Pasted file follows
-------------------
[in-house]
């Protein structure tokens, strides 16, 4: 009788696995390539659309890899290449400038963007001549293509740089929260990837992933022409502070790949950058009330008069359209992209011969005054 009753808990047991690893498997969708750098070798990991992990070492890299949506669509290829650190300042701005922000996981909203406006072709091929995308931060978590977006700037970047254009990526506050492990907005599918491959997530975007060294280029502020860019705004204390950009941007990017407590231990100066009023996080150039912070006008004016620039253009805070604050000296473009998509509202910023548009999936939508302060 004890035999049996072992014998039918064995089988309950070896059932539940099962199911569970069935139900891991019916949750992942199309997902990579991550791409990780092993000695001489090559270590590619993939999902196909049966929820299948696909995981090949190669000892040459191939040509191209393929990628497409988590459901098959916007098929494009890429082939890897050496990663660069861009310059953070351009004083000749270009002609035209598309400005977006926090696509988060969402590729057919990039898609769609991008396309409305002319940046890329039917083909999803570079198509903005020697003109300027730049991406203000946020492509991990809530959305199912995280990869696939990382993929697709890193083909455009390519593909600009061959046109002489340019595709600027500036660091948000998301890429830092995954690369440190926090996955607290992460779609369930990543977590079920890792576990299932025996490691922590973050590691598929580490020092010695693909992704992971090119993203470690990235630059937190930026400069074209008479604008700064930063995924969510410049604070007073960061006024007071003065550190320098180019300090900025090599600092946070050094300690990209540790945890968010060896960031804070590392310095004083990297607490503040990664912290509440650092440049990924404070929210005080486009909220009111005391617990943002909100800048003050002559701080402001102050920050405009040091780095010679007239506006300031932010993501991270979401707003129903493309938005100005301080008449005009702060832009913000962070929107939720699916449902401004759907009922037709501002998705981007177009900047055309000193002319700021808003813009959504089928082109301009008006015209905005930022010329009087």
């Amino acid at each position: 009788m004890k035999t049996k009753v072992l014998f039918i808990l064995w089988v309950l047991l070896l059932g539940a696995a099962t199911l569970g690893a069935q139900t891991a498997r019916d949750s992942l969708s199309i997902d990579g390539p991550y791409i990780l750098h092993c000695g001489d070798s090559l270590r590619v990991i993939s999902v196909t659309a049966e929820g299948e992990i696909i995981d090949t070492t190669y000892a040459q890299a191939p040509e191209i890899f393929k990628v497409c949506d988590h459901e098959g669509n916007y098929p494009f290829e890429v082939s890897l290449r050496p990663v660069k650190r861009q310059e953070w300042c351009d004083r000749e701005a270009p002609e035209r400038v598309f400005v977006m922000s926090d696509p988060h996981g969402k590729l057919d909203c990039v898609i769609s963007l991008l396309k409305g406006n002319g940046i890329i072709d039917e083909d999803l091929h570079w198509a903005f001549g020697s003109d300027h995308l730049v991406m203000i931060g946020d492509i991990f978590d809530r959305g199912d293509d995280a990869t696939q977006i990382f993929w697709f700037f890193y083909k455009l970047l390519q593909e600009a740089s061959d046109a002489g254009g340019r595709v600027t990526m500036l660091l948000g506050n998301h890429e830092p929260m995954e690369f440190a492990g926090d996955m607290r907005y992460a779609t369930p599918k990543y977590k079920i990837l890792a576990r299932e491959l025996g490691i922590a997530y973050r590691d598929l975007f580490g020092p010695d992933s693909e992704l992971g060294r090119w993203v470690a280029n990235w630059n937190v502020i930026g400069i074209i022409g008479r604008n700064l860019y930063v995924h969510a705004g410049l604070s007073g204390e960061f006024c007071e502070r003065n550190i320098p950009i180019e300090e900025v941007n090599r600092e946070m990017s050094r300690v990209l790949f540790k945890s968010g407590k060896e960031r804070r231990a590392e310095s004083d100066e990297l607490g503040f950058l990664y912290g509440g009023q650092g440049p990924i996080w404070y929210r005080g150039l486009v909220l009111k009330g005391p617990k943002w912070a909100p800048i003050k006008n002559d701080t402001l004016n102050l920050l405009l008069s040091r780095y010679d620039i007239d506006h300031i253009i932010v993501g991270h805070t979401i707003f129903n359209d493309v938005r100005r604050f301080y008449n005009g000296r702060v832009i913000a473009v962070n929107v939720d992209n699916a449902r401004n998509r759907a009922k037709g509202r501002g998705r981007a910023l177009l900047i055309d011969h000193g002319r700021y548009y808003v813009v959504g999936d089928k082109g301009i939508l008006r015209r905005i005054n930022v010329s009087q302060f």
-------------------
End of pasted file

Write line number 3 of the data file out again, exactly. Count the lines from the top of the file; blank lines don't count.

């Amino acid at each position: 009788m004890k035999t049996k009753v072992l014998f039918i808990l064995w089988v309950l047991l070896l059932g539940a696995a099962t199911l569970g690893a069935q139900t891991a498997r019916d949750s992942l969708s199309i997902d990579g390539p991550y791409i990780l750098h092993c000695g001489d070798s090559l270590r590619v990991i993939s999902v196909t659309a049966e929820g299948e992990i696909i995981d090949t070492t190669y000892a040459q890299a191939p040509e191209i890899f393929k990628v497409c949506d988590h459901e098959g669509n916007y098929p494009f290829e890429v082939s890897l290449r050496p990663v660069k650190r861009q310059e953070w300042c351009d004083r000749e701005a270009p002609e035209r400038v598309f400005v977006m922000s926090d696509p988060h996981g969402k590729l057919d909203c990039v898609i769609s963007l991008l396309k409305g406006n002319g940046i890329i072709d039917e083909d999803l091929h570079w198509a903005f001549g020697s003109d300027h995308l730049v991406m203000i931060g946020d492509i991990f978590d809530r959305g199912d293509d995280a990869t696939q977006i990382f993929w697709f700037f890193y083909k455009l970047l390519q593909e600009a740089s061959d046109a002489g254009g340019r595709v600027t990526m500036l660091l948000g506050n998301h890429e830092p929260m995954e690369f440190a492990g926090d996955m607290r907005y992460a779609t369930p599918k990543y977590k079920i990837l890792a576990r299932e491959l025996g490691i922590a997530y973050r590691d598929l975007f580490g020092p010695d992933s693909e992704l992971g060294r090119w993203v470690a280029n990235w630059n937190v502020i930026g400069i074209i022409g008479r604008n700064l860019y930063v995924h969510a705004g410049l604070s007073g204390e960061f006024c007071e502070r003065n550190i320098p950009i180019e300090e900025v941007n090599r600092e946070m990017s050094r300690v990209l790949f540790k945890s968010g407590k060896e960031r804070r231990a590392e310095s004083d100066e990297l607490g503040f950058l990664y912290g509440g009023q650092g440049p990924i996080w404070y929210r005080g150039l486009v909220l009111k009330g005391p617990k943002w912070a909100p800048i003050k006008n002559d701080t402001l004016n102050l920050l405009l008069s040091r780095y010679d620039i007239d506006h300031i253009i932010v993501g991270h805070t979401i707003f129903n359209d493309v938005r100005r604050f301080y008449n005009g000296r702060v832009i913000a473009v962070n929107v939720d992209n699916a449902r401004n998509r759907a009922k037709g509202r501002g998705r981007a910023l177009l900047i055309d011969h000193g002319r700021y548009y808003v813009v959504g999936d089928k082109g301009i939508l008006r015209r905005i005054n930022v010329s009087q302060f």